With the spread of the coronavirus pandemic, doctors offices, clinics, and hospitals have been asking patients to stay home unless they have a medical emergency. Elective surgeries and dental procedures are being cancelled, as well. However, if this pandemic lasts for weeks and months, as is being predicted now, can we really go that long without seeing our health professionals?
There may be an answer: telemedicine and telehealth technology.
The American Academy of Family Physicians defines telemedicine as “the practice of medicine using technology to deliver care at a distance. A physician in one location uses a telecommunications infrastructure to deliver care to a patient at a distant site.”
AAFP defines telehealth as “electronic and telecommunications technologies and services used to provide care and services at-a-distance.”
Both technologies are being utilized right now, as millions of Americans are practicing social distancing and self-isolation, in order to help stop the spread of the coronavirus.
The most common method being rolled out now includes video chatting, usually over a computer or smart phone, between patients and health professionals. The best comparison to this method is Skype’s popular video calling feature, though health professionals usually use companies that provide more secure connections.
The Trump administration has put their support behind using such measures at this time. The U.S. Department of Health and Human Services explained on March 17th what actions the federal government is taking to support telehealth services.
On Tuesday, the Trump Administration and the Department of Health and Human Services (HHS) announced unprecedented steps to expand Americans’ access to telehealth services during the COVID-19 outbreak. The Centers for Medicare & and Medicaid Services (CMS) expanded Medicare coverage for telehealth visits, the HHS Office for Civil Rights (OCR) announced it will waive potential HIPAA penalties for good faith use of telehealth during the emergency, and the HHS Office of Inspector General (OIG) provided flexibility for healthcare providers to reduce or waive beneficiary cost-sharing for telehealth visits paid by federal healthcare programs.
The term “telehealth services” covers a wide variety of services. One area of expertise covered by this term is mental health services, which, it can be argued, are very much needed in this time of distancing, isolation, and quarantine.
We recently learned of multiple mental health practices in Grant County that are adopting this new way of checking in and holding therapy sessions with their clientele. Friends Counseling Center, including their office at the River Church in Marion, has already adopted and started using telehealth technology.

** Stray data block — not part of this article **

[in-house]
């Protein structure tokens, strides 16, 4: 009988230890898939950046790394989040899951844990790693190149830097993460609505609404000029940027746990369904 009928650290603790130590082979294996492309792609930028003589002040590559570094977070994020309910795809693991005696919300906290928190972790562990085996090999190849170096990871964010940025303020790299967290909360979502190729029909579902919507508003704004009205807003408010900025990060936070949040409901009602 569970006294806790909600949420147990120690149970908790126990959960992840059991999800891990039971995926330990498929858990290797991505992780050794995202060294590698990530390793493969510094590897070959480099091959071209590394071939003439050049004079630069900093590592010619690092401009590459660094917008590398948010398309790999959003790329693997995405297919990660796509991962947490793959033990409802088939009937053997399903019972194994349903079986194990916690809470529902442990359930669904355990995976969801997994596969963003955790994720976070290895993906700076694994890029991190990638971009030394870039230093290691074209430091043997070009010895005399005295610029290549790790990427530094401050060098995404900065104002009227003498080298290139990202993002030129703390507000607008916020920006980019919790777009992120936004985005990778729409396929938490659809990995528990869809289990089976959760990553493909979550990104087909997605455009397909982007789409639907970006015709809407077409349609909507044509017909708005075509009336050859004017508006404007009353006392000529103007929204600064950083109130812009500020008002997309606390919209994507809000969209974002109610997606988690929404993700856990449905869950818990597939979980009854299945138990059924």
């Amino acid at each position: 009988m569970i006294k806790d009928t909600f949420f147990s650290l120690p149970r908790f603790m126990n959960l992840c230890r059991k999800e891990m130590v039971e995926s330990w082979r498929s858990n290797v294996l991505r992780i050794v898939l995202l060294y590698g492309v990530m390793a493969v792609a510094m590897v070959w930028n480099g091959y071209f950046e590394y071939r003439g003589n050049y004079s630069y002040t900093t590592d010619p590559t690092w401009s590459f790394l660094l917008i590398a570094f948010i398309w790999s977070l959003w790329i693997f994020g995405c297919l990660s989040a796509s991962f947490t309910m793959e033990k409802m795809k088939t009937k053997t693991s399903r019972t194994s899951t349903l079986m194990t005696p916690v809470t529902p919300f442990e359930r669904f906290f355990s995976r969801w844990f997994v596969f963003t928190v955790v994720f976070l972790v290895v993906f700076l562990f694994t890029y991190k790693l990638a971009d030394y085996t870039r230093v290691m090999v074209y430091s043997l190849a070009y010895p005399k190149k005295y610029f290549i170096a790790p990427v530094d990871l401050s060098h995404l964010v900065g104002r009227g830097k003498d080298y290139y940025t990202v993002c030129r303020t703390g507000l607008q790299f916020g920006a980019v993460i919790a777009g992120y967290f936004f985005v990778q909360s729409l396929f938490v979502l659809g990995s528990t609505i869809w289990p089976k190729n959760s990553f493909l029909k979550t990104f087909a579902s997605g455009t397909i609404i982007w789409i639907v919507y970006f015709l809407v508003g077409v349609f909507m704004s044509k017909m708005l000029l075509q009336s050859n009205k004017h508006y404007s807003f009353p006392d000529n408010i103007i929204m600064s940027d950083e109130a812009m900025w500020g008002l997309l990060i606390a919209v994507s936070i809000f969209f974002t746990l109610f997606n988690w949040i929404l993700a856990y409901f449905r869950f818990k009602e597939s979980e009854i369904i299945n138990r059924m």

We spoke with Tonya Scalf, the director of Friends Counseling Center in Marion, to ask her about their new way of seeing clients. Here is our interview in full:
Is there a specific company you are using to conduct telehealth sessions with your clients? Which program is it?
We are utilizing ZOOM for Telehealth
Have you ever used telehealth in the past?
This is a completely new territory for us, as we are a face to face provide, however with the current epidemic our country is facing we became exploring options early last week. It was becoming clear that our normal day to day functioning was going to change and in order for us to be able to continue to provide counseling services to our clients, we needed to find a solution that would be user friendly and be an alternative option for our clients.
Is this way of seeing your clients something you think will work in the long-term? Would you be willing to use this method in the future, even after the pandemic ends?
This is unfortunate is a difficult question to answer at this time, the way our system has been set up in the past is either one or the other, an office/face to face setting or telehealth setting but not both. It is hard to predict how this current situation will impact the future of mental health systems on small counseling centers. My opinion is there is value in a face to face session, it is therapeutic to sit with your therapist and be heard and seen. However, for those who have difficulties getting to and from a counselor’s office or have high anxiety, telehealth is a valuable option as well.